Delta Fish Agreement

What is the Delta Fish Agreement?

On December 30, 1986, the Directors of CDFW and the Department of Water Resources (DWR) signed an agreement to provide for offsetting fishery impacts caused by the diversion of water at the Harvey O. Banks Delta Pumping Plant (Banks), located at the head of the California Aqueduct near Tracy, California. The agreement, currently referred to as the Delta Fish Agreement (DFA or Agreement) (PDF), was previously known as the Delta Pumping Plant Fish Protection Agreement or Four Pumps Agreement because it was adopted as part of the mitigation package to add four additional pumps to Banks during the late 1980’s. Direct losses of Chinook salmon, steelhead, and striped bass are offset or mitigated through the funding and implementation of fish mitigation projects.

Among its provisions, the agreement provides funding to estimate the annual fish losses at Banks and a process to mitigate those accumulated direct fish losses. The annual fish losses are tabulated as yearling fish species to be offset through the implementation of fish restoration projects or actions which would be paid for by DWR from State Water Project Funds. Since the implementation of the DFA, mitigation for the tabulated direct losses for the initial fish species of concern (Chinook salmon, steelhead, and striped bass) have been offset almost 100% by the fish credit benefits produced by the fish mitigation actions which have been determined to benefit those fish species. Mitigation is on a fish-for-fish basis and both the fish losses and the fish credits are statistical estimates based on real-time sample variables collected annually and should be viewed as a relative estimation of fish benefits produced.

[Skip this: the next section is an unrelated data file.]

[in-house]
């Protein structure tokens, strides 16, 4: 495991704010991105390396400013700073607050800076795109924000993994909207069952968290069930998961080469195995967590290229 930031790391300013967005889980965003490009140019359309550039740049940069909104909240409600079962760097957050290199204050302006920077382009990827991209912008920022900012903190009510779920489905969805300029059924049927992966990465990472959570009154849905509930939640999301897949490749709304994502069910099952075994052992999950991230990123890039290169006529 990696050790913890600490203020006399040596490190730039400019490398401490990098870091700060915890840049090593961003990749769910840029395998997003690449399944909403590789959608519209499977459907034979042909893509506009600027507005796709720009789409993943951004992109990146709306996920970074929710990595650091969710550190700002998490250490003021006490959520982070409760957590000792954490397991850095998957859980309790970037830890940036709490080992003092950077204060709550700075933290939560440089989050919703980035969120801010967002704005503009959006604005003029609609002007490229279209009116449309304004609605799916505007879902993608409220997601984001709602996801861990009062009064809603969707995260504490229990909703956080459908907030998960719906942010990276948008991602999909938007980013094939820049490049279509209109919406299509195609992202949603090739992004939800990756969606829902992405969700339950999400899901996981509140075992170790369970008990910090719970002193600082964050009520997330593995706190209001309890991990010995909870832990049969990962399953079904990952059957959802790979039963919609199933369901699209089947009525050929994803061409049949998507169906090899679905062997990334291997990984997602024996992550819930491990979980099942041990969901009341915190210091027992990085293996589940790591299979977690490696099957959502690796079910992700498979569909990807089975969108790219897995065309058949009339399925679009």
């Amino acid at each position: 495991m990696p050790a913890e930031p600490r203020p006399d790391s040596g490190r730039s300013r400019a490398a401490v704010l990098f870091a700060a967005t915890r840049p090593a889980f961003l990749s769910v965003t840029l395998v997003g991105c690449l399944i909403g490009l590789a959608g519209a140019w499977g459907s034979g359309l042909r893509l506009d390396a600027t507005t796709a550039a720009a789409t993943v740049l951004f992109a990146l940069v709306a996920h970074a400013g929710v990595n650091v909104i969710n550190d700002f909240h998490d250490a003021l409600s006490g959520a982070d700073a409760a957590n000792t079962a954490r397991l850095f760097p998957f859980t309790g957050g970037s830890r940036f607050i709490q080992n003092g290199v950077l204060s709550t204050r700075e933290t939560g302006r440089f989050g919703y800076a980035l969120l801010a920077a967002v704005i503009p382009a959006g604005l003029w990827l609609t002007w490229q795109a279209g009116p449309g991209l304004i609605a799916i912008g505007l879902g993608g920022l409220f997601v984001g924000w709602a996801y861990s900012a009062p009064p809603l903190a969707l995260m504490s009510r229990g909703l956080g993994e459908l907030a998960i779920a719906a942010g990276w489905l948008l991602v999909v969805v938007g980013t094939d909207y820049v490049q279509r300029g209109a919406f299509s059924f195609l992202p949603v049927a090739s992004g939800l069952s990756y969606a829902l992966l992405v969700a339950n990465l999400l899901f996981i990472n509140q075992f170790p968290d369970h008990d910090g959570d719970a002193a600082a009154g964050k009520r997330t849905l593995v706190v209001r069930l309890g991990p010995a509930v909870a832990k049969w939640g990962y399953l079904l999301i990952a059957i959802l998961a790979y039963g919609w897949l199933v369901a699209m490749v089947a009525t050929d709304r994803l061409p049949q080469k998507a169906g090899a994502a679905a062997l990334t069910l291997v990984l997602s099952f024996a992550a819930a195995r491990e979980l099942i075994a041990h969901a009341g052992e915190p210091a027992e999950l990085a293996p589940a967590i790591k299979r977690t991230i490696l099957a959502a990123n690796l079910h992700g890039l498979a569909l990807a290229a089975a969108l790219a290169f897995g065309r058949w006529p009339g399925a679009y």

CDFW's Role in the Delta Fish Agreement

CDFW and DWR work closely with the Fish Advisory Committee to implement the agreement and projects funded under the agreement. The Fish Advisory Committee is made up of representatives of the State Water Contractors, sport and commercial fishing groups, and environmental groups. The process of mitigation is accomplished by implementing habitat restoration actions which will produce fish credits to offset the tabulated losses which have occurred at Banks. Restoration projects which meet the metric need to produce fish credits are identified from various environmental planning sources. These projects are developed through transparent technical discussions amongst interest groups and are peer reviewed for fishery benefits. The number of fish credits produced by a project is described in the project proposal which is developed by CDFW. Projects that meet the necessary criteria for fish benefit and credit are brought forward by CDFW to a DFA Advisory Committee made up of nine members jointly chosen by the Directors of CDFW and DWR. The membership represents State Water Contractors, fishing and environmental organizations. The role of the DFA Advisory Committee is to provide stakeholder review comment and approval recommendation of the CDFW/DWR Directors.